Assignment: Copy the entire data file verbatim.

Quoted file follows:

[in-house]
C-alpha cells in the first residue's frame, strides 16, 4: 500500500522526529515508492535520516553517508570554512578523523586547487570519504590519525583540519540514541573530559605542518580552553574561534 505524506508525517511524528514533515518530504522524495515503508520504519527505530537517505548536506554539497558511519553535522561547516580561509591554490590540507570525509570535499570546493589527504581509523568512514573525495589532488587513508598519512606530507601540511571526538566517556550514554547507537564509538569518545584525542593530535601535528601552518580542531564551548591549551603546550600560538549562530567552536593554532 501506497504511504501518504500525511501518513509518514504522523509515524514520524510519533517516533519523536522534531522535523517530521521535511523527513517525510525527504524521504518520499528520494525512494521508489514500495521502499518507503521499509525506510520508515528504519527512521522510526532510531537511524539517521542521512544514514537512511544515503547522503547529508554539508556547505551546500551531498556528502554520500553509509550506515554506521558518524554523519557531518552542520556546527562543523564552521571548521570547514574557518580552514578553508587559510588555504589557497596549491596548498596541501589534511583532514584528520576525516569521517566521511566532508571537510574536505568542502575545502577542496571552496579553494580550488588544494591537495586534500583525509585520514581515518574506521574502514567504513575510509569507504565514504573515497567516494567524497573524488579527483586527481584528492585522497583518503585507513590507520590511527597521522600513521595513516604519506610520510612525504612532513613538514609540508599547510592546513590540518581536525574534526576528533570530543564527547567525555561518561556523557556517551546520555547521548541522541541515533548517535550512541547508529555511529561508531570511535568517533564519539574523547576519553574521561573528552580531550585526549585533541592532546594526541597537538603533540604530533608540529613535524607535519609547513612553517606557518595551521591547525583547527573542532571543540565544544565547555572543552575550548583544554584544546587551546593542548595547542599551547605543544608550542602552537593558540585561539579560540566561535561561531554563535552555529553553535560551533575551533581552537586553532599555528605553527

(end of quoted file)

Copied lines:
[in-house]
C-alpha cells in the first residue's frame, strides 16, 4: 500500500522526529515508492535520516553517508570554512578523523586547487570519504590519525583540519540514541573530559605542518580552553574561534 505524506508525517511524528514533515518530504522524495515503508520504519527505530537517505548536506554539497558511519553535522561547516580561509591554490590540507570525509570535499570546493589527504581509523568512514573525495589532488587513508598519512606530507601540511571526538566517556550514554547507537564509538569518545584525542593530535601535528601552518580542531564551548591549551603546550600560538549562530567552536593554532 501506497504511504501518504500525511501518513509518514504522523509515524514520524510519533517516533519523536522534531522535523517530521521535511523527513517525510525527504524521504518520499528520494525512494521508489514500495521502499518507503521499509525506510520508515528504519527512521522510526532510531537511524539517521542521512544514514537512511544515503547522503547529508554539508556547505551546500551531498556528502554520500553509509550506515554506521558518524554523519557531518552542520556546527562543523564552521571548521570547514574557518580552514578553508587559510588555504589557497596549491596548498596541501589534511583532514584528520576525516569521517566521511566532508571537510574536505568542502575545502577542496571552496579553494580550488588544494591537495586534500583525509585520514581515518574506521574502514567504513575510509569507504565514504573515497567516494567524497573524488579527483586527481584528492585522497583518503585507513590507520590511527597521522600513521595513516604519506610520510612525504612532513613538514609540508599547510592546513590540518581536525574534526576528533570530543564527547567525555561518561556523557556517551546520555547521548541522541541515533548517535550512541547508529555511529561508531570511535568517533564519539574523547576519553574521561573528552580531550585526549585533541592532546594526541597537538603533540604530533608540529613535524607535519609547513612553517606557518595551521591547525583547527573542532571543540565544544565547555572543552575550548583544554584544546587551546593542548595547542599551547605543544608550542602552537593558540585561539579560540566561535561561531554563535552555529553553535560551533575551533581552537586553532599555528605553527